Young Democracies and Government Size: Evidence from Latin America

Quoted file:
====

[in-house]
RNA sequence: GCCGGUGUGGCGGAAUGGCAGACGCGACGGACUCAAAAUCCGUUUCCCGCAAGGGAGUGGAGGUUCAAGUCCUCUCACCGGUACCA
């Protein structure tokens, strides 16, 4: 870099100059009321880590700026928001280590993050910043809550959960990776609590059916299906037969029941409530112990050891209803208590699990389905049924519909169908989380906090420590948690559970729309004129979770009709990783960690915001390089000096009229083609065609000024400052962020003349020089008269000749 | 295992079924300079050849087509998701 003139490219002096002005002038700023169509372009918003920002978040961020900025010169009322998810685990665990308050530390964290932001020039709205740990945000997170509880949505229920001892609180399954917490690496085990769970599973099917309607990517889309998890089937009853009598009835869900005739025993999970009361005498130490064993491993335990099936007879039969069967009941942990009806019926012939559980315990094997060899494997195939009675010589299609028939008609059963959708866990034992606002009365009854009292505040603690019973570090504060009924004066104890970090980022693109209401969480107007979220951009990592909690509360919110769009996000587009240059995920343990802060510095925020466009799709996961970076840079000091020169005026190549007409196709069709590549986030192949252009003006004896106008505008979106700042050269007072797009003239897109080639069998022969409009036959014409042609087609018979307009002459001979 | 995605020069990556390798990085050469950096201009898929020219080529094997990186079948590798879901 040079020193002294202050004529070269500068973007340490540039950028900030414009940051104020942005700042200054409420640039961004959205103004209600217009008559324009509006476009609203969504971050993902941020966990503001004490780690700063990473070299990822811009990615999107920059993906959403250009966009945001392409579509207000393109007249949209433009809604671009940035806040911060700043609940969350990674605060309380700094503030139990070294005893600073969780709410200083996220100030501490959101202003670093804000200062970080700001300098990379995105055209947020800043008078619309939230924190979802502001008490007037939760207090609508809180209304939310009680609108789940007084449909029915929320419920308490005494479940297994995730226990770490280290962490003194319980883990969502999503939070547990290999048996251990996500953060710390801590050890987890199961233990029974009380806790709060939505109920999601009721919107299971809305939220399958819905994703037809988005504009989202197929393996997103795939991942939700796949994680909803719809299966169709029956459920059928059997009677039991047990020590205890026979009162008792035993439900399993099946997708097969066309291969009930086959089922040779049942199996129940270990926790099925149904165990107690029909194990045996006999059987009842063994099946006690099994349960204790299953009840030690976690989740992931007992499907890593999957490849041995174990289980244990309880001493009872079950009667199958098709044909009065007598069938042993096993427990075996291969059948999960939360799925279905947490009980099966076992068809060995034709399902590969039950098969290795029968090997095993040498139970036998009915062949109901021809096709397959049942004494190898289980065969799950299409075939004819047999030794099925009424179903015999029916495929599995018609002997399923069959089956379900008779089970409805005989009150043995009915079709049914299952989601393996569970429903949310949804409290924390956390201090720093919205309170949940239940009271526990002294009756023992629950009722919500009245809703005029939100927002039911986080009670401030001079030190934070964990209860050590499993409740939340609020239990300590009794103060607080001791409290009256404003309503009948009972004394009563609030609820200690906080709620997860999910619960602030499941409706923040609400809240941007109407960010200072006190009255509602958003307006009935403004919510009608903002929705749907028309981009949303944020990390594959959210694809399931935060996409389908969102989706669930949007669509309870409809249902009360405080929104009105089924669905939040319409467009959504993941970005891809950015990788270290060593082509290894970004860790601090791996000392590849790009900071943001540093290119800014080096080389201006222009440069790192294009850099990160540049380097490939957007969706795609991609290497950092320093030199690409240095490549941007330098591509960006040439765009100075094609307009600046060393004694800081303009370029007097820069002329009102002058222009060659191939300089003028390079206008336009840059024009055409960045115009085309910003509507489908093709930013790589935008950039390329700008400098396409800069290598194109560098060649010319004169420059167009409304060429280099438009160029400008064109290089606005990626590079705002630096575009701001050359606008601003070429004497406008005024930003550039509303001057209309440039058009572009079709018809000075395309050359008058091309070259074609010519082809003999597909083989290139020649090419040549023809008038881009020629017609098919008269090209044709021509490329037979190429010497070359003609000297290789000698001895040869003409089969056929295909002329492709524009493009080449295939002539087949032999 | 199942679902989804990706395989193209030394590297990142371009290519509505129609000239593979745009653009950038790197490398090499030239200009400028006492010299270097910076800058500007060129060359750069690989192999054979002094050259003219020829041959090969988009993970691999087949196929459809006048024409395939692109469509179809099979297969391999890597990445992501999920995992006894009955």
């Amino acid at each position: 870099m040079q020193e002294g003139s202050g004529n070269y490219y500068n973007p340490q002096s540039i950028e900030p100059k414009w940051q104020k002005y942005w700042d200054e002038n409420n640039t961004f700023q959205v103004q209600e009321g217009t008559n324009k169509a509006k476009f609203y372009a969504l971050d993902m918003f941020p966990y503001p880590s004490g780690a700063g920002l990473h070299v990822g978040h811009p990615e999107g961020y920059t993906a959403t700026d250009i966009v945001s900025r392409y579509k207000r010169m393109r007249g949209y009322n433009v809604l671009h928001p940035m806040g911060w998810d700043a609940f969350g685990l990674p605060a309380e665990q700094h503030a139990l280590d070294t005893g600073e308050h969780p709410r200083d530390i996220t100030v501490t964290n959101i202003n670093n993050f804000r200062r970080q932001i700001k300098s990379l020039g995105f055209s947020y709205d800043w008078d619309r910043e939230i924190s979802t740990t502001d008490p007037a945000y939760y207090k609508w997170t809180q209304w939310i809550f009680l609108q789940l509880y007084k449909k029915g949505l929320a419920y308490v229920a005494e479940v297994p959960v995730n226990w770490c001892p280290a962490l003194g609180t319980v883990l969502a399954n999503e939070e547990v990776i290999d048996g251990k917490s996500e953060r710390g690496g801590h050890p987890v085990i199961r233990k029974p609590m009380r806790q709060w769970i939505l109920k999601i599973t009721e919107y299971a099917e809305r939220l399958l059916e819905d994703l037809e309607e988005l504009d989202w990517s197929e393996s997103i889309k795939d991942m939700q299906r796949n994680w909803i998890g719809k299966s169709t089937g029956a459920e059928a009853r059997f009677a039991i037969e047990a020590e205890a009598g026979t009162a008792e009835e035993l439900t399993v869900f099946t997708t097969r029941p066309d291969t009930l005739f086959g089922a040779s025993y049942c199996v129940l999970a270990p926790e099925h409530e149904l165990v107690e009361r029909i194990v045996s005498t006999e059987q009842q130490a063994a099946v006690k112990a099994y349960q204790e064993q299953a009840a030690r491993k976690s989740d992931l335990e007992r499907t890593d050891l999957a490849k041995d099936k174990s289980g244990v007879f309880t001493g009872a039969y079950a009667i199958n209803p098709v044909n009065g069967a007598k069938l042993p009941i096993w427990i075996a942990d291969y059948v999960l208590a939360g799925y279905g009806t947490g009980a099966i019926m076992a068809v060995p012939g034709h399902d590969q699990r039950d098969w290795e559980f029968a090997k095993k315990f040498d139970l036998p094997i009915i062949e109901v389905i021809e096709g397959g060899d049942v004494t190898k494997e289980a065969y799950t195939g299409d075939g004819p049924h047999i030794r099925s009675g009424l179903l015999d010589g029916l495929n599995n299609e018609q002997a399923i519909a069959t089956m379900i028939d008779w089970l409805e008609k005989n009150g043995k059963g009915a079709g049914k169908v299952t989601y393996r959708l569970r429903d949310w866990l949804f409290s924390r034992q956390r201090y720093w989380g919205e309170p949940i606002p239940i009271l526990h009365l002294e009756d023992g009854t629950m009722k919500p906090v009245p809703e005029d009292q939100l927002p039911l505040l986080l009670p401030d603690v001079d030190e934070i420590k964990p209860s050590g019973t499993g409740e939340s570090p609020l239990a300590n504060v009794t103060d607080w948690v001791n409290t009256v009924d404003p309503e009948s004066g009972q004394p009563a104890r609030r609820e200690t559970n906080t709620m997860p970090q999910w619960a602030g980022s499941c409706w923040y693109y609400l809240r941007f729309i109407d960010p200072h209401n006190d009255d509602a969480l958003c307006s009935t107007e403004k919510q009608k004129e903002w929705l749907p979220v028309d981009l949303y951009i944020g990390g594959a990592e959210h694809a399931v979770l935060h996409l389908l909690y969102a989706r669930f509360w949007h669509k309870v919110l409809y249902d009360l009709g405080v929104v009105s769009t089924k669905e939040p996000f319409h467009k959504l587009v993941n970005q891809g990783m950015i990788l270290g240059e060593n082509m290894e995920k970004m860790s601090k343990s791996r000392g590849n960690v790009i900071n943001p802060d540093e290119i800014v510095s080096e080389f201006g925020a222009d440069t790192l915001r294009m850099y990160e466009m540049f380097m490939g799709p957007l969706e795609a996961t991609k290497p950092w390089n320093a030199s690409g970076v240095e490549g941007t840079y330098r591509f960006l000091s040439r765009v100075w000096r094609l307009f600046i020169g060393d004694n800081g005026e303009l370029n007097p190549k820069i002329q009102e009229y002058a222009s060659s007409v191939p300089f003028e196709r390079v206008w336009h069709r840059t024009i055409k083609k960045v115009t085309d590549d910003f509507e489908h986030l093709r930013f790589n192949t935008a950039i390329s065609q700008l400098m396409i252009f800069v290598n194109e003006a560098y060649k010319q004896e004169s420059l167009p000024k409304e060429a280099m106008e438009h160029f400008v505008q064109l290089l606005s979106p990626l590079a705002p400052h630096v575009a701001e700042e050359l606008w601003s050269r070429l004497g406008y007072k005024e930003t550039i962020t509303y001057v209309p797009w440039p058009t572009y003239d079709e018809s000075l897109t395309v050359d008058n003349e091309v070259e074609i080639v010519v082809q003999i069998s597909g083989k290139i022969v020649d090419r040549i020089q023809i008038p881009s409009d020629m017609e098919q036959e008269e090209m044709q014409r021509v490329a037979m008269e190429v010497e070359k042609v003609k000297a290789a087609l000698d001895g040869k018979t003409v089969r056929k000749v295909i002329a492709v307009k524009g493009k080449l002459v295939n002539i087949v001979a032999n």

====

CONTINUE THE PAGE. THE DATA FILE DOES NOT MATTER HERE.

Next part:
We empirically investigate the hypothesis that when democracies are young, or still fragile and unconsolidated, the size of government (in terms of consumption, debt and share to GDP) tends to increase in an attempt to buy out the electorate, so that democracy becomes acceptable and ?the only game in town?. Our sample includes nine Latin American countries between 1970 and 2007 and the results, based on principal component and panel data analyses (POLS, Fixed E¤ects and SYS-GMM estimators), suggest that the young democracies of Latin America have been indeed associated with bigger governments. Furthermore, we test for the hypothesis that the old dictatorships also engaged in activities which would leave the young democracies with bigger de?cits to be repaid, therefore with bigger governments in their initial stages. This hypothesis is not con?rmed by the analysis conducted here. Finally, there is some evidence that as democracies, and also the electorate, mature over time, the size of government shows signs of reduction.
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